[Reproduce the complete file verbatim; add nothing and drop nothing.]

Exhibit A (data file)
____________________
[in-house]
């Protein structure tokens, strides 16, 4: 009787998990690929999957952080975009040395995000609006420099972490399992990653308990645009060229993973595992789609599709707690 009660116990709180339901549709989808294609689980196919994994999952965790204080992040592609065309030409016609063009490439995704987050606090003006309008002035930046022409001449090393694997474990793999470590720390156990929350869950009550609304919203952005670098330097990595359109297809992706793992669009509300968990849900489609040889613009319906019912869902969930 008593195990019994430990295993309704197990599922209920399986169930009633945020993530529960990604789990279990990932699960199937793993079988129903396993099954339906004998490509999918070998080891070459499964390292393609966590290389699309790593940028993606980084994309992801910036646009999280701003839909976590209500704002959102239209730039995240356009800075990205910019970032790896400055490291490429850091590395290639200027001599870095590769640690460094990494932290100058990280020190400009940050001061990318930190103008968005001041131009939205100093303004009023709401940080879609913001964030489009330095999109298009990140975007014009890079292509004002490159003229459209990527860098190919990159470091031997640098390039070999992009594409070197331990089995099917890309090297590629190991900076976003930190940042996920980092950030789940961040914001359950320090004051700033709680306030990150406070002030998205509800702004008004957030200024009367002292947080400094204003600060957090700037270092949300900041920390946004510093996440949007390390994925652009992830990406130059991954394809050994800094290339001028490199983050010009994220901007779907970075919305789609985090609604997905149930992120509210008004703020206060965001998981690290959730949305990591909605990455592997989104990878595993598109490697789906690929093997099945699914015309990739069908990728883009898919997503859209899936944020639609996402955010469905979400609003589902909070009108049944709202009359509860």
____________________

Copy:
[in-house]
């Protein structure tokens, strides 16, 4: 009787998990690929999957952080975009040395995000609006420099972490399992990653308990645009060229993973595992789609599709707690 009660116990709180339901549709989808294609689980196919994994999952965790204080992040592609065309030409016609063009490439995704987050606090003006309008002035930046022409001449090393694997474990793999470590720390156990929350869950009550609304919203952005670098330097990595359109297809992706793992669009509300968990849900489609040889613009319906019912869902969930 008593195990019994430990295993309704197990599922209920399986169930009633945020993530529960990604789990279990990932699960199937793993079988129903396993099954339906004998490509999918070998080891070459499964390292393609966590290389699309790593940028993606980084994309992801910036646009999280701003839909976590209500704002959102239209730039995240356009800075990205910019970032790896400055490291490429850091590395290639200027001599870095590769640690460094990494932290100058990280020190400009940050001061990318930190103008968005001041131009939205100093303004009023709401940080879609913001964030489009330095999109298009990140975007014009890079292509004002490159003229459209990527860098190919990159470091031997640098390039070999992009594409070197331990089995099917890309090297590629190991900076976003930190940042996920980092950030789940961040914001359950320090004051700033709680306030990150406070002030998205509800702004008004957030200024009367002292947080400094204003600060957090700037270092949300900041920390946004510093996440949007390390994925652009992830990406130059991954394809050994800094290339001028490199983050010009994220901007779907970075919305789609985090609604997905149930992120509210008004703020206060965001998981690290959730949305990591909605990455592997989104990878595993598109490697789906690929093997099945699914015309990739069908990728883009898919997503859209899936944020639609996402955010469905979400609003589902909070009108049944709202009359509860």